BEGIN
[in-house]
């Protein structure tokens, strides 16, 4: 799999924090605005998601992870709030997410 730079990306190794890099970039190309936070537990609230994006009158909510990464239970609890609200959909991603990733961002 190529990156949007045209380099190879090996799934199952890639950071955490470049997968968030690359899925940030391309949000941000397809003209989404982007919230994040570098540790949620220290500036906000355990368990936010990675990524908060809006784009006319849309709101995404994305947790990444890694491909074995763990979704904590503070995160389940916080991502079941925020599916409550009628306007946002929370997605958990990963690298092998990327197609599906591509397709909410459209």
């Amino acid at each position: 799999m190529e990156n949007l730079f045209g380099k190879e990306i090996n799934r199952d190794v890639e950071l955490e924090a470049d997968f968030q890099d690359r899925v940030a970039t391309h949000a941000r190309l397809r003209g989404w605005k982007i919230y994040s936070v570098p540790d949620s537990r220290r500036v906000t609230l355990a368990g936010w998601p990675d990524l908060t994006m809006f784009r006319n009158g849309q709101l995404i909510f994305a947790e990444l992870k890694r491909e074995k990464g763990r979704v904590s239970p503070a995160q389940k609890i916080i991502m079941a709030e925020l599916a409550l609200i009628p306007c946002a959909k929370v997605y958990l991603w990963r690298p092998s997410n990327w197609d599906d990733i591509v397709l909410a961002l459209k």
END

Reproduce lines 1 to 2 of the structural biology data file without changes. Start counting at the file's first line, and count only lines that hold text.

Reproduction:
[in-house]
């Protein structure tokens, strides 16, 4: 799999924090605005998601992870709030997410 730079990306190794890099970039190309936070537990609230994006009158909510990464239970609890609200959909991603990733961002 190529990156949007045209380099190879090996799934199952890639950071955490470049997968968030690359899925940030391309949000941000397809003209989404982007919230994040570098540790949620220290500036906000355990368990936010990675990524908060809006784009006319849309709101995404994305947790990444890694491909074995763990979704904590503070995160389940916080991502079941925020599916409550009628306007946002929370997605958990990963690298092998990327197609599906591509397709909410459209």